The Three Worst Swimming Pool Accident Injuries
A backyard swimming pool is one of the most popular forms of recreation in the country. Over ten million Americans have a backyard pool. This fun activity, like all fun activities, has a dark side. If owners properly maintain their swimming pools and prioritize safety above everything else, the dark side is more of a gray side, because injury risks are minimal. When owners fall short, people get hurt.
If the unthinkable happens, a Seattle premises liability lawyer works hard to obtain the compensation swimming pool injury victims need and deserve. This compensation usually includes money for economic losses, such as medical bills, and noneconomic losses, such as pain and suffering.
The brain must have a strong, steady oxygen supply to function properly. A lack of oxygen causes hypoxia, a condition close to strangulation. When hypoxia sets in, to compensate for the lack of oxygen, the brain starts shutting down parts of the body.
This process usually begins with the extremities, like fingers and toes. Then, the shutdown process quickly affects much more vital organs, including the brain itself, or at least parts of the brain.
Hypoxia-induced organ shutdown happens quickly. Five minutes below the waves is normally fatal.
Poor maintenance or inadequate supervision, or some combination of the two, usually causes swimming pool drowning injuries.
As for maintenance, if the pool drains are too strong, they cause an invisible riptide that literally pulls swimmers under the water, even if they’re strong, experienced swimmers. As for supervision, the owner has a legal duty to properly supervise all his/her property, including the swimming pool, and ensure the environment is safe. More on that below.
Common defenses in these claims include comparative negligence (it was someone else’s fault the victim drowned) and assumption of the risk (a “Swim At Your Own Risk” or other warning sign).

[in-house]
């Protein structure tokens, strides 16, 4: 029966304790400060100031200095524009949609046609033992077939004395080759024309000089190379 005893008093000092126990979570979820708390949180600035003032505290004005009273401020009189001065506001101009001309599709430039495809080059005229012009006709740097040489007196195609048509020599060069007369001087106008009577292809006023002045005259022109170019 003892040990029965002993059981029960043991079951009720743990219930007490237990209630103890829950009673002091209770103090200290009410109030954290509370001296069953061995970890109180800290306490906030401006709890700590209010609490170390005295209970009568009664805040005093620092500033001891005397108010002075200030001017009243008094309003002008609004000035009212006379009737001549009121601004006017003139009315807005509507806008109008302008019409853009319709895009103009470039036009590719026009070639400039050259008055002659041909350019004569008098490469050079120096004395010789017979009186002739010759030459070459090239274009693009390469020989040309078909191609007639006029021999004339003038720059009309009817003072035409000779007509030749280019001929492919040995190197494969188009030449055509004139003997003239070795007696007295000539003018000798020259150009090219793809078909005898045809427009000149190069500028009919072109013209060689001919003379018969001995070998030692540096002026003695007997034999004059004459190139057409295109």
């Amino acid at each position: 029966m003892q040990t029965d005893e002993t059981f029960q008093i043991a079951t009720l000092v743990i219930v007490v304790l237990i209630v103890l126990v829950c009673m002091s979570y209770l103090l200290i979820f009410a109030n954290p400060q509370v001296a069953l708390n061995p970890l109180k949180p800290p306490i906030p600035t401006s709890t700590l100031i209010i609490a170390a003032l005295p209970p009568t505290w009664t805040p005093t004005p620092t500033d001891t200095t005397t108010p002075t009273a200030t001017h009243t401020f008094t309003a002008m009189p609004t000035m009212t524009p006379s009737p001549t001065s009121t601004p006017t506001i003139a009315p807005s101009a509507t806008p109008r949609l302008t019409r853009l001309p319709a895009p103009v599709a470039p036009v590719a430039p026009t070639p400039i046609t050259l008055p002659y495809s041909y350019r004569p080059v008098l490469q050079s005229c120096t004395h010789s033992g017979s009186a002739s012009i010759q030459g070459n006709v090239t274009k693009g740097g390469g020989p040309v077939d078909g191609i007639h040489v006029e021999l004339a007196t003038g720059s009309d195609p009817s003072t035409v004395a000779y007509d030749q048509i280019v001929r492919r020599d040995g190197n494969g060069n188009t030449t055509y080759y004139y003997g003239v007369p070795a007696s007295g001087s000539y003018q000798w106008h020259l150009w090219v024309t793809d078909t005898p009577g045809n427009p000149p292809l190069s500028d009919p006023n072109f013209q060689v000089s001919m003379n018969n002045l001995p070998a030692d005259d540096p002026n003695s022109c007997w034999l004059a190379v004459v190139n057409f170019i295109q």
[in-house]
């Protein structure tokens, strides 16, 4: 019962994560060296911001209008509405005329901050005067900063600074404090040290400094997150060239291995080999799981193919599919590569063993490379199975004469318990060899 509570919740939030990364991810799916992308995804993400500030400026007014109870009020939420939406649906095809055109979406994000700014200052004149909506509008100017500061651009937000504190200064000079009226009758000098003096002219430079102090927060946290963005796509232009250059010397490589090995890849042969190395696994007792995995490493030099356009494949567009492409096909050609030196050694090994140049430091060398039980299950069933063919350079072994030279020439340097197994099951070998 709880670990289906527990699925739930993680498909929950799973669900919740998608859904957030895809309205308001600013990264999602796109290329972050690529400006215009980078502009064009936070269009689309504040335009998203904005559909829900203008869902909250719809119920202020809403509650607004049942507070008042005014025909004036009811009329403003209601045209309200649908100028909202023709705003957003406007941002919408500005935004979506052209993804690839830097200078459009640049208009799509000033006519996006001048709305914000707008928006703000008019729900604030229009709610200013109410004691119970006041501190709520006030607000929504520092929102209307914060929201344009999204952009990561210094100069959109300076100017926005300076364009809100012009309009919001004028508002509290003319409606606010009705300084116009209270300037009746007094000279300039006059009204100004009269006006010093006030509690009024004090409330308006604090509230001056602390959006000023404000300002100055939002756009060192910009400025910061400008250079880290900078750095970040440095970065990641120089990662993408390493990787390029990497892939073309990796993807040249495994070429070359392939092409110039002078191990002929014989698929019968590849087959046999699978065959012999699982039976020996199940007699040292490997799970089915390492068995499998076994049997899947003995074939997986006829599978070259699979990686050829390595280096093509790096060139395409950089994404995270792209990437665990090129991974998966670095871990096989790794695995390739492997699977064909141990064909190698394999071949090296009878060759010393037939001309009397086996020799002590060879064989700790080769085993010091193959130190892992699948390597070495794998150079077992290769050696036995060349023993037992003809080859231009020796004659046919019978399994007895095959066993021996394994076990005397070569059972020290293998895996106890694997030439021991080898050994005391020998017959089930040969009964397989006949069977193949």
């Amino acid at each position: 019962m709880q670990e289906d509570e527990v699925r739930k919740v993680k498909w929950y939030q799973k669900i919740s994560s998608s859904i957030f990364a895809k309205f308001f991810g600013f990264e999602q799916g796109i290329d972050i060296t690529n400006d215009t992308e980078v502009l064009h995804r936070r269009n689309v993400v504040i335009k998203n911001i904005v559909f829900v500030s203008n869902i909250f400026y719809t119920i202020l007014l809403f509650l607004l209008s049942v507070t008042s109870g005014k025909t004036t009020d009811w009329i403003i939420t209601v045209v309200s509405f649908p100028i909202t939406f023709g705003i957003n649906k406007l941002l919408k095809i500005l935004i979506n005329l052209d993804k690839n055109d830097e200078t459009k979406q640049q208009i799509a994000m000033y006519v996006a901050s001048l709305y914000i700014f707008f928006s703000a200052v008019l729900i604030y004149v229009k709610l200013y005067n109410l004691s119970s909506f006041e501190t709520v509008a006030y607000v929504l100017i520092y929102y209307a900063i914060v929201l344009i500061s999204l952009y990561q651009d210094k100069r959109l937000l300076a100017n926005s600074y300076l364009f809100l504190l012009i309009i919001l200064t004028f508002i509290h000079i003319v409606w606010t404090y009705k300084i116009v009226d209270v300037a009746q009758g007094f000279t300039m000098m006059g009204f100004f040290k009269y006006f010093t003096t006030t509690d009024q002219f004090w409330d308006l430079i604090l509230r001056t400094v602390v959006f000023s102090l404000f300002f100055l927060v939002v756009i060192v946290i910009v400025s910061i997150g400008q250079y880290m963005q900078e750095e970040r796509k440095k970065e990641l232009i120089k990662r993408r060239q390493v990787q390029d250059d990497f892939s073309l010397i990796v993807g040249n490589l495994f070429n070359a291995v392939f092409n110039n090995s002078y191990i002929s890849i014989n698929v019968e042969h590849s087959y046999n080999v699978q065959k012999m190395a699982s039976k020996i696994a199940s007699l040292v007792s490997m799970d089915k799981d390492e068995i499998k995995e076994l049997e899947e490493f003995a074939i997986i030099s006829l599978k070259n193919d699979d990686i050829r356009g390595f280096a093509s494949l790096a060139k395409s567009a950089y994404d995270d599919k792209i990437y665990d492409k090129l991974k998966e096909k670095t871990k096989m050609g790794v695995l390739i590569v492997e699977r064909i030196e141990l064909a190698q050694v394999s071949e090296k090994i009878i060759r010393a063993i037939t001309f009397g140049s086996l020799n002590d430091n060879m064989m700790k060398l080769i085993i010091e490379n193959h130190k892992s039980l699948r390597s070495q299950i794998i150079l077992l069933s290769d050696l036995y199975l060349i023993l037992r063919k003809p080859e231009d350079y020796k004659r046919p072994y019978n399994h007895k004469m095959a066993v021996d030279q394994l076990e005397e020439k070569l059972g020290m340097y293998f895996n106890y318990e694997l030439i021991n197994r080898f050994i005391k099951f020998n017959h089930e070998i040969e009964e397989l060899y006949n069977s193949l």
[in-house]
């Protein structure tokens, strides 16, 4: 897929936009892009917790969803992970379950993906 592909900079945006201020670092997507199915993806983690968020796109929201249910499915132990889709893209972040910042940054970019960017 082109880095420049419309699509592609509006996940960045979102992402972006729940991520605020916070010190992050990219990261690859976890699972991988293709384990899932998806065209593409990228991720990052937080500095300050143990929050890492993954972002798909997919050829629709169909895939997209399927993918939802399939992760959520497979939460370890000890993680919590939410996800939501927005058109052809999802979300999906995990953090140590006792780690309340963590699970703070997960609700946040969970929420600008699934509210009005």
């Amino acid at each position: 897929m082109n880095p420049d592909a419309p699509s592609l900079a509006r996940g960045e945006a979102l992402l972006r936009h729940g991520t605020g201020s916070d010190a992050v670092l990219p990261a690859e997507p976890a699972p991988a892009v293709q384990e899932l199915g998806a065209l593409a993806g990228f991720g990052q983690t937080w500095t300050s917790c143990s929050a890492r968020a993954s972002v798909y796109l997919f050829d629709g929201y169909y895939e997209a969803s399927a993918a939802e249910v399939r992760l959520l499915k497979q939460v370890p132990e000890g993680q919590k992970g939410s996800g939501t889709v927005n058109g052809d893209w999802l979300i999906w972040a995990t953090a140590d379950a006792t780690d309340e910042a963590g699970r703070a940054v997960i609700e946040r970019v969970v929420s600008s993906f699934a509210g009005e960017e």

Much like drownings, swimming pool poisonings are usually related to poor maintenance or supervision.
Owners use chlorine and other toxic chemicals to clean their pools. If the chlorine level is too high, swimmers could sustain serious chemical burns. If the chemical level is too low, bacteria grows and multiplies in the warm water.
Usually, a Seattle personal injury lawyer can obtain maximum compensation for these injuries, even if a pre-existing condition contributed to the risk and/or severity of injury.
These injuries are very common on wet pool decks, especially at night. As is the case with the other injuries mentioned above, the owner normally has a legal duty to address injury hazards.
Most social guests are invitees. The owner allows them in the pool and the owner benefits because of their presence. Parties are fun for everyone. In these situations, the owner has a duty of reasonable care to ensure safety. The owner cannot delegate this duty to a child’s parent or other third party.
Partial invitee cases muddy the waters (pardon the pun). For example, Tony might invite guests over for dinner and tell them not to go in the pool.
Additionally, the owner must know about the injury hazard. So, the owner must know about the wet spot or other fall hazard. Direct evidence and circumstantial evidence (when wet kids walk on decks, the deck gets wet) is admissible on this point.
Work With a Compassionate King County Lawyer
Swimming pool owners have important safety responsibilities. For a free consultation with an experienced personal injury lawyer in Seattle, contact Emerald Law Group. The sooner you reach out to us, the sooner we start working for you.